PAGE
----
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...I've been told by friends inside that he goes nuts every time I send him a 'hello!'......
I think you definitely need to be more outgoing to the guy - keep in touch - don't be a stranger - he sounds like the kid of guy who deserves it.
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Old 01-13-2012, 08:28 AM   #31
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I think you definitely need to be more outgoing to the guy - keep in touch - don't be a stranger - he sounds like the kid of guy who deserves it.
And don't forget to send pictures. Especially of warm beaches when it's snowing where he is.
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Old 01-13-2012, 08:37 AM   #32
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Related to this thread...news we already knew:

Your bullying boss may be slowly killing you

Quote:
If you spend your workday avoiding an abusive boss, tiptoeing around co-workers who talk behind your back, or eating lunch alone because you've been ostracized from your cubicle mates, you may be the victim of workplace bullying. New research suggests that you're not alone, especially if you're struggling to cope.

Employees with abusive bosses often deal with the situation in ways that inadvertently make them feel worse, according to a new study published in the International Journal of Stress Management. That's bad news, as research suggests that workplace abuse is linked to stress and stress is linked to a laundry list of mental and physical ailments, including higher body weight and heart disease.
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Old 01-13-2012, 09:21 AM   #33
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I've enjoyed working at several different MegaCorps. Often in groups that are having so much fun we talk among ourselves about the improbable notion that we are paid to write fascinating software all day. If we could have afforded it, we would have worked there for free. In every case, there was a corporate change, often several levels removed or change in ownership, which resulted in layoffs, or sale of divisions to anti-managers, or just new policies that made work there onerous.

So there was no individual !&%^!!#$% who made me want to achieve FI; it was a repeated pattern that made me want to no longer be dependent on MegaCorp employment. Perhaps when I really am FI, I will start some enterprise that I can control, or just freelance as the spirit moves me.
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Old 01-13-2012, 11:27 AM   #34
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I probably would have worked till I died had it not been for miserable, self-loathing, abusive, power-thirsty or power-drunk coworkers and managers.

Most coworkers and managers were great, but it only takes one basard, properly positioned, to make your life a living Hell.

I retired to be free from that guy.

This is exactly what happened to my DH. He loved his job and always said that he would be the last one there and would turn out the lights and lock the door. He had to quit due to his health from all of the abuse that he was taking from his boss.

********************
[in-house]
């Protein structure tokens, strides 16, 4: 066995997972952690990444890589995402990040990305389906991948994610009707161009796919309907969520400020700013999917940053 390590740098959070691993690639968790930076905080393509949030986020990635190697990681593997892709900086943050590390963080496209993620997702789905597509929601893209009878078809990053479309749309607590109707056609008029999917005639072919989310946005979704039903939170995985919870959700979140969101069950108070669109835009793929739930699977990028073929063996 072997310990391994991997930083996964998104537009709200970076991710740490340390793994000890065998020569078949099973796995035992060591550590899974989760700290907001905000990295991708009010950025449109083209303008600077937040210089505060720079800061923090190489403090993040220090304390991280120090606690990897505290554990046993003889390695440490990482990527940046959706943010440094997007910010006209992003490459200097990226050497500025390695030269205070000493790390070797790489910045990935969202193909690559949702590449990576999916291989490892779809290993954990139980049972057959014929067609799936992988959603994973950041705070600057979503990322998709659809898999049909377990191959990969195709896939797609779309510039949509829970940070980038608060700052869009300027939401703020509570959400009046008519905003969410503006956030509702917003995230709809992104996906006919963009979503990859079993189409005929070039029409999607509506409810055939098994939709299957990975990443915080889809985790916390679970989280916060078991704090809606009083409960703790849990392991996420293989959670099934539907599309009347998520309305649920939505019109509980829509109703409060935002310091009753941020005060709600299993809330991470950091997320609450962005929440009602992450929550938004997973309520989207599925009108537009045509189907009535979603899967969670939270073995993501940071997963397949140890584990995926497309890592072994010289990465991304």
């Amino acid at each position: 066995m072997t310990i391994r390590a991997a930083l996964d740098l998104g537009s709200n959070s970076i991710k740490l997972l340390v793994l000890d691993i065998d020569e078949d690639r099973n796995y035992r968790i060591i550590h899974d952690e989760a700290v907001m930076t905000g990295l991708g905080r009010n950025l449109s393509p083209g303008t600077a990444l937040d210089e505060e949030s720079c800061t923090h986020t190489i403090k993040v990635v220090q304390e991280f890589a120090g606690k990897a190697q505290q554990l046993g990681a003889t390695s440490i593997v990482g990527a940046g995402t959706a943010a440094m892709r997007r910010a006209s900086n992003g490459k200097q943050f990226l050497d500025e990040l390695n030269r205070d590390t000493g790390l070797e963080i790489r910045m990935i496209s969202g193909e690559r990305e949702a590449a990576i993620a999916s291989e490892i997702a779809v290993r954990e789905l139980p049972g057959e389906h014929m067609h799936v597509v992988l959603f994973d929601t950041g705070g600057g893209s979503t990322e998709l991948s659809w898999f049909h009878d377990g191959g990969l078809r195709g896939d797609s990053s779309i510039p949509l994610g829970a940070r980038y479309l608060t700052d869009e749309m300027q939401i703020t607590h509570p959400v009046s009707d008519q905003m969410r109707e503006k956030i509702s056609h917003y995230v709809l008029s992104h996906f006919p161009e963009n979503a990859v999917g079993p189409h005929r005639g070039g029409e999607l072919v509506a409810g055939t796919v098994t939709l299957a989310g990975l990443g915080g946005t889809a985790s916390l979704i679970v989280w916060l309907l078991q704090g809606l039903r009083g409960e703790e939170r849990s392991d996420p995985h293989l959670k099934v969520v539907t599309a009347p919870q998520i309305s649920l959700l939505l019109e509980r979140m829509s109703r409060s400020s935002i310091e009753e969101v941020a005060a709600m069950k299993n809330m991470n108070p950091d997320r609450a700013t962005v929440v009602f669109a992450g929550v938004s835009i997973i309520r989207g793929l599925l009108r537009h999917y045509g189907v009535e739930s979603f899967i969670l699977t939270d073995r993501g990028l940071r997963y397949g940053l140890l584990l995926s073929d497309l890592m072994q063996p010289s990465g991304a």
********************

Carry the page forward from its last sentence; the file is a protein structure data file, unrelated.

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Old 01-13-2012, 11:30 AM   #35
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I now make it a point to send regular postcards and emails to him (especially when I'm in Florida/Mexico/Carribean and he's driving to work in a snow storm!) just to let him know "how I'm doing".

I've been told by friends inside that he goes nuts every time I send him a 'hello!'...

Seriously, there were several options open to me at the time and taking the ER route turned out the be the absolute best one.

As another poster mentioned, I would've stayed there until I died; really. Instead, I was given this huge opportunity to live a considerably more full life. Fantastic!
Keep up the good work! I love it!!
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Old 01-13-2012, 11:59 AM   #36
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Since I was wearing the golden handcuffs, I couldn't leave, but if I could of I would have retired about four years earlier. Re-org really screwed me. Left me with no work for a year. I basically showed up and sat in my cubicle all day. I asked over and over, but the new division had no supervisor and no one in management could take the time. Once a supervisor was hired, he was a loon. Pretty soon we were filling out paper work to gain permission from him to fill out more paperwork. Not joking. Since I was a project manager, he made me and my coworkers basically evangelize the people we worked with about his new system, something non of use believed in. It sucked. I wouldn't have stayed longer since there was not financial reason. I wished I could have left earlier.
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Old 01-13-2012, 06:21 PM   #37
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I was ready to RE at 54 with my DW working the better job. I caught my foolish boss in a lie that involved my safety working alone in a dangerous laboratory. He said I never asked for any help while doing this extra work testing equipment as I was a salesman. I told him straight out he was a liar. Well, I staid on for weeks negotiating my severance to get out. I was paid well to go. To this day he doesn't want anyone to speak my name but he is forced to hear every now and then. When they were having problems with new designs of equipment, a new employee suggest contacting me. He was strongly told never to mention my name again.

The company has since made him president and he has now reduced employees from 250 to 150.
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Old 01-13-2012, 08:44 PM   #38
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As a programmer I might have kept working until 2008 and full retirement. They made me a manager (I am an extreme introvert) and this one particular FB (Frumious Bandersnatch) assaulted all my senses.
Screaming into the night early retirement buyout when I realized I could live on less than $25K/year.
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Old 01-13-2012, 09:24 PM   #39
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I think it's a lot different for those of us who have always planned (versus wanted) to retire early. Even in my early 20s I had a goal to retire at 55. It's not that anything or anyone made me want to leave when I hit my target age - there was absolutely nothing that could have kept me working.
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Old 01-14-2012, 07:06 AM   #40
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For nine years, I went to the office, a 40 minute car ride away and "played in the office sand box" all day. It wasn't work it was play. I loved it. Then Obama was elected, canceled the program and funding dried up. The first line managers I reported to laid me, and 225 others off. One of the better life events. I went on "sabbatical" and am quite happy about it. This coming week I'm going to a goodbye lunch with two of them, both are slated to uproot their families and move across country about 3000 miles. They need the jobs, I don't.